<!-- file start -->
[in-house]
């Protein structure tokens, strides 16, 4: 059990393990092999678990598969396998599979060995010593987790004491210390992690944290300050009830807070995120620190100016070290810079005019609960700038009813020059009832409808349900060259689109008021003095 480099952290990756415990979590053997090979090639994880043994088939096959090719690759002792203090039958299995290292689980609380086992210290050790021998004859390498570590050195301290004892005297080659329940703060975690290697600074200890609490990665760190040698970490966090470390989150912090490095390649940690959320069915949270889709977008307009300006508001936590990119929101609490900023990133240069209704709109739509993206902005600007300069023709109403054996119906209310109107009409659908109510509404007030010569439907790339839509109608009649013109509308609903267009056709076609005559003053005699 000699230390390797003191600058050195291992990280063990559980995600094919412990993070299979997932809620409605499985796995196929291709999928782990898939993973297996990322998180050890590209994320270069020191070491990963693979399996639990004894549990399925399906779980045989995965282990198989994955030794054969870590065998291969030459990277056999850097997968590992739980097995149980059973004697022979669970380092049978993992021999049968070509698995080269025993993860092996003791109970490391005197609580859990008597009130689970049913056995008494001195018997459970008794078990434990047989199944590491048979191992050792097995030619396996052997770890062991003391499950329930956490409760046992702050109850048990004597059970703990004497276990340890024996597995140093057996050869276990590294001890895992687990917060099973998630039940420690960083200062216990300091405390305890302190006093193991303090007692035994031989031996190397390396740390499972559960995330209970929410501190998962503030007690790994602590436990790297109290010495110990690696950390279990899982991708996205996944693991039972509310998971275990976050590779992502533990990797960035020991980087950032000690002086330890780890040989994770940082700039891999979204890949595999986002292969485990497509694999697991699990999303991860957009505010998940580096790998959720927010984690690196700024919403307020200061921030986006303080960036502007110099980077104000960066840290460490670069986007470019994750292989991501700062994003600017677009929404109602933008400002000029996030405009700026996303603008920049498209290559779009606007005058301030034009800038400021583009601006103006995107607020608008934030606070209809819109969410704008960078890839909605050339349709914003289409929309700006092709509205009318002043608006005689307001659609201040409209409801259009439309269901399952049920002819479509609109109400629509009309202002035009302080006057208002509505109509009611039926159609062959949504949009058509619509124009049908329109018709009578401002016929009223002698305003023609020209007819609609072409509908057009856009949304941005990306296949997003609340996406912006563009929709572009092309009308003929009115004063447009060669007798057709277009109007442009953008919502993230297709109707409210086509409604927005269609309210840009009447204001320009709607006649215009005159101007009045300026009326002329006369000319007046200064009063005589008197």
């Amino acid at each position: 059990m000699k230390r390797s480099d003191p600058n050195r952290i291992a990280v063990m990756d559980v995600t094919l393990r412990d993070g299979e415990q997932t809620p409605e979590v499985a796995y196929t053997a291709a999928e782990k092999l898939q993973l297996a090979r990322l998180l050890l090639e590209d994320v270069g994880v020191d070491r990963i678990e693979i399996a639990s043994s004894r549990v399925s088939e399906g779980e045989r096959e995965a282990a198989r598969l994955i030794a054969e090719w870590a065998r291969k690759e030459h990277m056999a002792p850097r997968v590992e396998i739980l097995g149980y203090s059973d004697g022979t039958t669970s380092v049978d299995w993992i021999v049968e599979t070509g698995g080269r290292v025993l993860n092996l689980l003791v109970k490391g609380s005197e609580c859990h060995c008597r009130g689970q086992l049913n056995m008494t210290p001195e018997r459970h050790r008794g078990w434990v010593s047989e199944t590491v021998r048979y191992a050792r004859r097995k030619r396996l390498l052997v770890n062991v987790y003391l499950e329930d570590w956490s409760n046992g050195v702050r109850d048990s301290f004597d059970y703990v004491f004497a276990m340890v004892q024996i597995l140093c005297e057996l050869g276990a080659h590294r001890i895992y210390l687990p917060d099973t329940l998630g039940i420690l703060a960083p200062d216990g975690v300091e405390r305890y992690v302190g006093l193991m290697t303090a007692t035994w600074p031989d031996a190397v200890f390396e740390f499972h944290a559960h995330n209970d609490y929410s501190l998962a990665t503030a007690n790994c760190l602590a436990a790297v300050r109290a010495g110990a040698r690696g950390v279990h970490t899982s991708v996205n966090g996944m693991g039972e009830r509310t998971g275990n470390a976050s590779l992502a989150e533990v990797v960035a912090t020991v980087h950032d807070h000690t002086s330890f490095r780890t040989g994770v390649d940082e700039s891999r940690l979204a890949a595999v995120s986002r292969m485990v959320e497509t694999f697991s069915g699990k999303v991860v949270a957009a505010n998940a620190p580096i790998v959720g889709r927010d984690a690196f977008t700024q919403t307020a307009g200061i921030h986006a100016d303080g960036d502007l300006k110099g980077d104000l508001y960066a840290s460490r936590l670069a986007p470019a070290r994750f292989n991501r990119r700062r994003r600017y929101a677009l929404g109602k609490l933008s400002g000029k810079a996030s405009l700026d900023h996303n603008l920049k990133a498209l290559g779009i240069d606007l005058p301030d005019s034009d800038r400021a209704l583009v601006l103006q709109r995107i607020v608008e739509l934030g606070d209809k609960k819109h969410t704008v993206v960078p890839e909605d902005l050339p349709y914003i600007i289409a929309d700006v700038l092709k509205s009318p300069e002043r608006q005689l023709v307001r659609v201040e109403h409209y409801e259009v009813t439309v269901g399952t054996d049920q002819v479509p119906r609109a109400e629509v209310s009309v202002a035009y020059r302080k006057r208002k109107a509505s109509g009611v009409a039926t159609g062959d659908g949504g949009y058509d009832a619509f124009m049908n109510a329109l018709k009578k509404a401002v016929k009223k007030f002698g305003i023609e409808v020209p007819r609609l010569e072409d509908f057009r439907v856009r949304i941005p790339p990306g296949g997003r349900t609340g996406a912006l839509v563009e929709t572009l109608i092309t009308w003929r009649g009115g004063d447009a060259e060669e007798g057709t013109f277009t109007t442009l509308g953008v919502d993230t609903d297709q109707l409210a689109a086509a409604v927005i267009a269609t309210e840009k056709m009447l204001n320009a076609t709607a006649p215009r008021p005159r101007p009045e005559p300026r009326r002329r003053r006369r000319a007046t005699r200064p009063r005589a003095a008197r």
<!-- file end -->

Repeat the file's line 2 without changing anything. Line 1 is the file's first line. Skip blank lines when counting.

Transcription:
């Protein structure tokens, strides 16, 4: 059990393990092999678990598969396998599979060995010593987790004491210390992690944290300050009830807070995120620190100016070290810079005019609960700038009813020059009832409808349900060259689109008021003095 480099952290990756415990979590053997090979090639994880043994088939096959090719690759002792203090039958299995290292689980609380086992210290050790021998004859390498570590050195301290004892005297080659329940703060975690290697600074200890609490990665760190040698970490966090470390989150912090490095390649940690959320069915949270889709977008307009300006508001936590990119929101609490900023990133240069209704709109739509993206902005600007300069023709109403054996119906209310109107009409659908109510509404007030010569439907790339839509109608009649013109509308609903267009056709076609005559003053005699 000699230390390797003191600058050195291992990280063990559980995600094919412990993070299979997932809620409605499985796995196929291709999928782990898939993973297996990322998180050890590209994320270069020191070491990963693979399996639990004894549990399925399906779980045989995965282990198989994955030794054969870590065998291969030459990277056999850097997968590992739980097995149980059973004697022979669970380092049978993992021999049968070509698995080269025993993860092996003791109970490391005197609580859990008597009130689970049913056995008494001195018997459970008794078990434990047989199944590491048979191992050792097995030619396996052997770890062991003391499950329930956490409760046992702050109850048990004597059970703990004497276990340890024996597995140093057996050869276990590294001890895992687990917060099973998630039940420690960083200062216990300091405390305890302190006093193991303090007692035994031989031996190397390396740390499972559960995330209970929410501190998962503030007690790994602590436990790297109290010495110990690696950390279990899982991708996205996944693991039972509310998971275990976050590779992502533990990797960035020991980087950032000690002086330890780890040989994770940082700039891999979204890949595999986002292969485990497509694999697991699990999303991860957009505010998940580096790998959720927010984690690196700024919403307020200061921030986006303080960036502007110099980077104000960066840290460490670069986007470019994750292989991501700062994003600017677009929404109602933008400002000029996030405009700026996303603008920049498209290559779009606007005058301030034009800038400021583009601006103006995107607020608008934030606070209809819109969410704008960078890839909605050339349709914003289409929309700006092709509205009318002043608006005689307001659609201040409209409801259009439309269901399952049920002819479509609109109400629509009309202002035009302080006057208002509505109509009611039926159609062959949504949009058509619509124009049908329109018709009578401002016929009223002698305003023609020209007819609609072409509908057009856009949304941005990306296949997003609340996406912006563009929709572009092309009308003929009115004063447009060669007798057709277009109007442009953008919502993230297709109707409210086509409604927005269609309210840009009447204001320009709607006649215009005159101007009045300026009326002329006369000319007046200064009063005589008197």